Saint Paul's Prefects
Prefects are significant role models at Saint Paul’s and therefore are expected to demonstrate the values of the school in their daily lives as well as encouraging them in others – both in and out of school.
The prefects are selected based on them having a caring and sensible nature, being reliable and honest, trustworthy, mature, patient and kind, being a good listener, well behaved and responsible with a good attitude.
The position of prefect is a position of responsibility and one which provides an important connection between pupils and staff. The Prefect Team has an important role throughout the entire school community; they are responsible for helping set the tone amongst the student body and for maintaining and enhancing the culture of Saint Paul’s.
Prefects undertake various roles and responsibilities around the school, both during the school day and at extra-curricular events. They are expected to establish and maintain the highest standards of behaviour and attitude at all times, providing a positive role model for other pupils across the school. They assist in the organisation and running of various functions and actively participate in the development of school spirit and pride and upholding the traditions and values of Saint Paul’s Catholic High School.
Mr Michael Whiteside, Assistant Headteacher at Saint Paul’s, said: “There are many benefits from being a prefect, pupils gain many skills such as leadership skills, as the prefects have had the opportunity to work with the lower years in the school. They also learn how to manage responsibility as they attend weekly meetings and are given individual tasks which allows them to be more independent.”
Mr Whiteside added: “Becoming a prefect is a valuable goal and the position of prefect forms an important part of a pupil’s personal development, opening their mind to new levels of responsibility and participation in a very positive way.”
“Prefects play a vital part in the running of Saint Paul’s; assisting and supporting both staff and pupils They are a tremendous help to the school and play a particularly important role in supporting younger students,” explained Mr Alex Hren, Head Teacher. “The title of Prefect is given in recognition of the importance that the school places on leadership, teamwork and collective responsibility. The Prefects act as guardians of our high standards and as ambassadors for the school. They put a lot of effort in to making the school’s systems run smoothly and helping organise fun events for other pupils.”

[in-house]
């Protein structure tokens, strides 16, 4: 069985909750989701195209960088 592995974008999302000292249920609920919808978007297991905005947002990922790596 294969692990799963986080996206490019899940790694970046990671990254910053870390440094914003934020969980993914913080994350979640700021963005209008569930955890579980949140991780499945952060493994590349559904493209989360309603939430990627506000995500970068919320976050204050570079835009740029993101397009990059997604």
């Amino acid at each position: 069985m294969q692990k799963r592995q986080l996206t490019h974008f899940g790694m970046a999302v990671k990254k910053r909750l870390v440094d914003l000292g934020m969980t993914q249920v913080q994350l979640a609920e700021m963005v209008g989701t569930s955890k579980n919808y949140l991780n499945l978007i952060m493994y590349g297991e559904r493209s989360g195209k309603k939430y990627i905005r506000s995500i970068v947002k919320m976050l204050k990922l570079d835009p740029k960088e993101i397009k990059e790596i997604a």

Saint Paul’s New Head Girl and Head Boy
Saint Paul’s is delighted to announce the appointment of their new Head Boy, Jake Musungwa, and Head Girl, Ebonie Heaton Clarke. The Head Boy and Head Girl play a key role in the school community and the appointments follow a lengthy interviewing and selection process.
Jake and Ebonie will act as role models and figureheads at Saint Paul’s. They will represent the school at a wide variety of events and work with a team of carefully selected prefects to help ensure the smooth running of the school. They will assist staff, support younger students, help to maintain our high standards, organise events and represent the school in the community.
The school sees the position of Head Boy and Head Girl as a significant recognition of responsibility and the role provides an important connection between the students and staff. The Head Boy and Head Girl are very visible and respected characters around school and set an excellent example to other students with their approach based on the five values of service, respect, stewardship, compassion and love which have been adopted by the school.
“Becoming Head Boy or Head Girl is a valuable goal; it plays an important part in a student’s personal development and opens their mind to new levels of responsibility and participation in a very positive way. When selecting the Head Boy and Head Girl we take a range of factors into consideration; they must be good public speakers, be able to motivate other students, have good organisational and communication skills, have a mature and thoughtful outlook, have excellent leadership and team work skills, be responsible and reliable and have the confidence to speak to parents, staff and the community,” explained Mr Hren.
“In the past our Head Boy and Head Girl have acted as excellent role models to the other students. We are sure that Jake and Ebonie will behave similarly and will be a real credit to our school and their families.”
“We put a great deal of time and effort into selecting and training our Head Boy and Head Girl as they will act as guardians of our high standards and as ambassadors for the school. I am delighted to appoint Jake and Ebonie. They have always shown themselves to be very thoughtful, mature, responsible and proactive young people which are essential traits for the holders of these positions.”